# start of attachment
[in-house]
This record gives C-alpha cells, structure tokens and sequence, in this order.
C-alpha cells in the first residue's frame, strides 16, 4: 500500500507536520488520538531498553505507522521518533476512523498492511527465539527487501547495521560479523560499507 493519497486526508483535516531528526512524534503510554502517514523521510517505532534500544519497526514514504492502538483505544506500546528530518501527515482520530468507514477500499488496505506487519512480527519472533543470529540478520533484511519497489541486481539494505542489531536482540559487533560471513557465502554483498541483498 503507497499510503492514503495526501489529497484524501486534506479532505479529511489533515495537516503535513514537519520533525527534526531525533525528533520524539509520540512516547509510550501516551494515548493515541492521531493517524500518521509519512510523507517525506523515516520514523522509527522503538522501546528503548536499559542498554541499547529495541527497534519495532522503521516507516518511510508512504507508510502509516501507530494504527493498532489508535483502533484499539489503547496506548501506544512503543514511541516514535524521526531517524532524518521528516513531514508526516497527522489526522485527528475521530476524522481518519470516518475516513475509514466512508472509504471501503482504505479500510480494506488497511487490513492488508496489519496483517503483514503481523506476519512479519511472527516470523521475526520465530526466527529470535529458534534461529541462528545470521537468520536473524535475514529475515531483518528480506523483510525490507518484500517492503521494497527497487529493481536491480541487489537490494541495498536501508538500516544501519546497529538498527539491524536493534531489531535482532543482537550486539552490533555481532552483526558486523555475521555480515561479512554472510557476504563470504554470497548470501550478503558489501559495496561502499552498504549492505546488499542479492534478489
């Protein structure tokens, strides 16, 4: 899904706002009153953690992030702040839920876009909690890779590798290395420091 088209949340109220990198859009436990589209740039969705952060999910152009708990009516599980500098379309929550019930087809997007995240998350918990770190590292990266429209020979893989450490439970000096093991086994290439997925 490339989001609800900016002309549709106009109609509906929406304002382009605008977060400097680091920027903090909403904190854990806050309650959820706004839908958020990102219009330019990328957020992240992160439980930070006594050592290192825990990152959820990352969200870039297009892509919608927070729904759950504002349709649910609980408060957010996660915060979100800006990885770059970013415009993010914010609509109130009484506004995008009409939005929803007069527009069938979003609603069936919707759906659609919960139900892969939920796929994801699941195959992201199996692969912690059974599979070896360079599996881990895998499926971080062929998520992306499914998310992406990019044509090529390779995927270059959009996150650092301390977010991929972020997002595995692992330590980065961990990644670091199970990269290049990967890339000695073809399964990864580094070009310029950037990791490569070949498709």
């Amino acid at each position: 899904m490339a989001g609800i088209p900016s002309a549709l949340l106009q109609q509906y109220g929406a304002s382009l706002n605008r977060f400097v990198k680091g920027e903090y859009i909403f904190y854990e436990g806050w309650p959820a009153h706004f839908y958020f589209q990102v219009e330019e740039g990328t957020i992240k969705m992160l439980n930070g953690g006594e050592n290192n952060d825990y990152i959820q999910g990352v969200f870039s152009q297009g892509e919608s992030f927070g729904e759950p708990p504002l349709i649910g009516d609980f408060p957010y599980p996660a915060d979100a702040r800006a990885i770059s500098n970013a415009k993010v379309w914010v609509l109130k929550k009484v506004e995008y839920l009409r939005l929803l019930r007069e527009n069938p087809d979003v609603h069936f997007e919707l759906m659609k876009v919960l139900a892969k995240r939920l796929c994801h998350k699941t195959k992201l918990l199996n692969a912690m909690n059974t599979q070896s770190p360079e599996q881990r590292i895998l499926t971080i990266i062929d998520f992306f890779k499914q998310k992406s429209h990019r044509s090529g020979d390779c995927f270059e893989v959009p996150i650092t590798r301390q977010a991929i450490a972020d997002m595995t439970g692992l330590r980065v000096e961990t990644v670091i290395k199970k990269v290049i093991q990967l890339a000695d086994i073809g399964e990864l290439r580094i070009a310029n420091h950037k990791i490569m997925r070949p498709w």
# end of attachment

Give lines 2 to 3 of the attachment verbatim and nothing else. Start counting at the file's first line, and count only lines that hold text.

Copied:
This record gives C-alpha cells, structure tokens and sequence, in this order.
C-alpha cells in the first residue's frame, strides 16, 4: 500500500507536520488520538531498553505507522521518533476512523498492511527465539527487501547495521560479523560499507 493519497486526508483535516531528526512524534503510554502517514523521510517505532534500544519497526514514504492502538483505544506500546528530518501527515482520530468507514477500499488496505506487519512480527519472533543470529540478520533484511519497489541486481539494505542489531536482540559487533560471513557465502554483498541483498 503507497499510503492514503495526501489529497484524501486534506479532505479529511489533515495537516503535513514537519520533525527534526531525533525528533520524539509520540512516547509510550501516551494515548493515541492521531493517524500518521509519512510523507517525506523515516520514523522509527522503538522501546528503548536499559542498554541499547529495541527497534519495532522503521516507516518511510508512504507508510502509516501507530494504527493498532489508535483502533484499539489503547496506548501506544512503543514511541516514535524521526531517524532524518521528516513531514508526516497527522489526522485527528475521530476524522481518519470516518475516513475509514466512508472509504471501503482504505479500510480494506488497511487490513492488508496489519496483517503483514503481523506476519512479519511472527516470523521475526520465530526466527529470535529458534534461529541462528545470521537468520536473524535475514529475515531483518528480506523483510525490507518484500517492503521494497527497487529493481536491480541487489537490494541495498536501508538500516544501519546497529538498527539491524536493534531489531535482532543482537550486539552490533555481532552483526558486523555475521555480515561479512554472510557476504563470504554470497548470501550478503558489501559495496561502499552498504549492505546488499542479492534478489